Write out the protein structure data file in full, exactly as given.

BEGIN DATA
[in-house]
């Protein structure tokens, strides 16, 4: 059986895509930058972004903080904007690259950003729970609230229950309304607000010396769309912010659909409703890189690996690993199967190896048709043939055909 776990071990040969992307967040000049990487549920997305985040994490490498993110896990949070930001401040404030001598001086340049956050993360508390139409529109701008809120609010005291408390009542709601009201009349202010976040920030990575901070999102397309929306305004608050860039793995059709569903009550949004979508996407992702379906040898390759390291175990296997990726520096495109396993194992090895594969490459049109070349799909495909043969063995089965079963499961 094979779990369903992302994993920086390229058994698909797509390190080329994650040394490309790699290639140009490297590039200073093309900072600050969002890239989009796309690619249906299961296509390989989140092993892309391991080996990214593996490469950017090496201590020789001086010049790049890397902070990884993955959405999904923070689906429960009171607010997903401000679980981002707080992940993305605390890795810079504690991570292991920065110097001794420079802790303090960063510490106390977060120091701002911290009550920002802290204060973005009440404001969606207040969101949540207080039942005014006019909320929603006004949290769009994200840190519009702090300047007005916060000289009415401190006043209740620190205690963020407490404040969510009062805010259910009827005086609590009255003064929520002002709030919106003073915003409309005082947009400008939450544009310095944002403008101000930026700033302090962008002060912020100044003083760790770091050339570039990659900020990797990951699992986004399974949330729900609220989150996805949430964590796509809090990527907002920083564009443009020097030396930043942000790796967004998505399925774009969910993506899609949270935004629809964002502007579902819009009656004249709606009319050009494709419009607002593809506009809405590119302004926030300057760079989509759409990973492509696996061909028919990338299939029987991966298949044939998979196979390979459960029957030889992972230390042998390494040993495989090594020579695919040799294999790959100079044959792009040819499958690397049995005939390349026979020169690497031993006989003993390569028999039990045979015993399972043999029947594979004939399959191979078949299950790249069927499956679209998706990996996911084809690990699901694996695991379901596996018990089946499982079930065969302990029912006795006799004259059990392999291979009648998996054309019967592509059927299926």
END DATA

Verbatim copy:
[in-house]
């Protein structure tokens, strides 16, 4: 059986895509930058972004903080904007690259950003729970609230229950309304607000010396769309912010659909409703890189690996690993199967190896048709043939055909 776990071990040969992307967040000049990487549920997305985040994490490498993110896990949070930001401040404030001598001086340049956050993360508390139409529109701008809120609010005291408390009542709601009201009349202010976040920030990575901070999102397309929306305004608050860039793995059709569903009550949004979508996407992702379906040898390759390291175990296997990726520096495109396993194992090895594969490459049109070349799909495909043969063995089965079963499961 094979779990369903992302994993920086390229058994698909797509390190080329994650040394490309790699290639140009490297590039200073093309900072600050969002890239989009796309690619249906299961296509390989989140092993892309391991080996990214593996490469950017090496201590020789001086010049790049890397902070990884993955959405999904923070689906429960009171607010997903401000679980981002707080992940993305605390890795810079504690991570292991920065110097001794420079802790303090960063510490106390977060120091701002911290009550920002802290204060973005009440404001969606207040969101949540207080039942005014006019909320929603006004949290769009994200840190519009702090300047007005916060000289009415401190006043209740620190205690963020407490404040969510009062805010259910009827005086609590009255003064929520002002709030919106003073915003409309005082947009400008939450544009310095944002403008101000930026700033302090962008002060912020100044003083760790770091050339570039990659900020990797990951699992986004399974949330729900609220989150996805949430964590796509809090990527907002920083564009443009020097030396930043942000790796967004998505399925774009969910993506899609949270935004629809964002502007579902819009009656004249709606009319050009494709419009607002593809506009809405590119302004926030300057760079989509759409990973492509696996061909028919990338299939029987991966298949044939998979196979390979459960029957030889992972230390042998390494040993495989090594020579695919040799294999790959100079044959792009040819499958690397049995005939390349026979020169690497031993006989003993390569028999039990045979015993399972043999029947594979004939399959191979078949299950790249069927499956679209998706990996996911084809690990699901694996695991379901596996018990089946499982079930065969302990029912006795006799004259059990392999291979009648998996054309019967592509059927299926």